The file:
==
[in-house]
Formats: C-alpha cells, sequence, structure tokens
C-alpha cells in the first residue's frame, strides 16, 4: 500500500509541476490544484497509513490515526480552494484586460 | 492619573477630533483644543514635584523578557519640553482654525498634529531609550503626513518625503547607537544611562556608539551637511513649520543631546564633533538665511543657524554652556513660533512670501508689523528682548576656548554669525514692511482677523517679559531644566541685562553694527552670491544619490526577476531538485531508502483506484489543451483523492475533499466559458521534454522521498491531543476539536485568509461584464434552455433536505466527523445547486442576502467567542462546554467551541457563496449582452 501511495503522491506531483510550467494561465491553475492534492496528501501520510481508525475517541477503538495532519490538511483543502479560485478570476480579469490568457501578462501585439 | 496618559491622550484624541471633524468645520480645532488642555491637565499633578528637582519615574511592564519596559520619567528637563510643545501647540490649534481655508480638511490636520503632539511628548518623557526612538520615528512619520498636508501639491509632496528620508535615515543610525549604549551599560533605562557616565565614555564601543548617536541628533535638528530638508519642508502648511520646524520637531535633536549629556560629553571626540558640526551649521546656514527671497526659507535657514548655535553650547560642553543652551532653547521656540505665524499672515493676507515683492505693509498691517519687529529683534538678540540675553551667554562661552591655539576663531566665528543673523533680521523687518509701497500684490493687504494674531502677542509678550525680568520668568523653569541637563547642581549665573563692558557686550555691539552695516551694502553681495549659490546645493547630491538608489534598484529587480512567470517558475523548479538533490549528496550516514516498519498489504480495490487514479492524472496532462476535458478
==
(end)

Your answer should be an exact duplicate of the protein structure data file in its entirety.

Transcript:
[in-house]
Formats: C-alpha cells, sequence, structure tokens
C-alpha cells in the first residue's frame, strides 16, 4: 500500500509541476490544484497509513490515526480552494484586460 | 492619573477630533483644543514635584523578557519640553482654525498634529531609550503626513518625503547607537544611562556608539551637511513649520543631546564633533538665511543657524554652556513660533512670501508689523528682548576656548554669525514692511482677523517679559531644566541685562553694527552670491544619490526577476531538485531508502483506484489543451483523492475533499466559458521534454522521498491531543476539536485568509461584464434552455433536505466527523445547486442576502467567542462546554467551541457563496449582452 501511495503522491506531483510550467494561465491553475492534492496528501501520510481508525475517541477503538495532519490538511483543502479560485478570476480579469490568457501578462501585439 | 496618559491622550484624541471633524468645520480645532488642555491637565499633578528637582519615574511592564519596559520619567528637563510643545501647540490649534481655508480638511490636520503632539511628548518623557526612538520615528512619520498636508501639491509632496528620508535615515543610525549604549551599560533605562557616565565614555564601543548617536541628533535638528530638508519642508502648511520646524520637531535633536549629556560629553571626540558640526551649521546656514527671497526659507535657514548655535553650547560642553543652551532653547521656540505665524499672515493676507515683492505693509498691517519687529529683534538678540540675553551667554562661552591655539576663531566665528543673523533680521523687518509701497500684490493687504494674531502677542509678550525680568520668568523653569541637563547642581549665573563692558557686550555691539552695516551694502553681495549659490546645493547630491538608489534598484529587480512567470517558475523548479538533490549528496550516514516498519498489504480495490487514479492524472496532462476535458478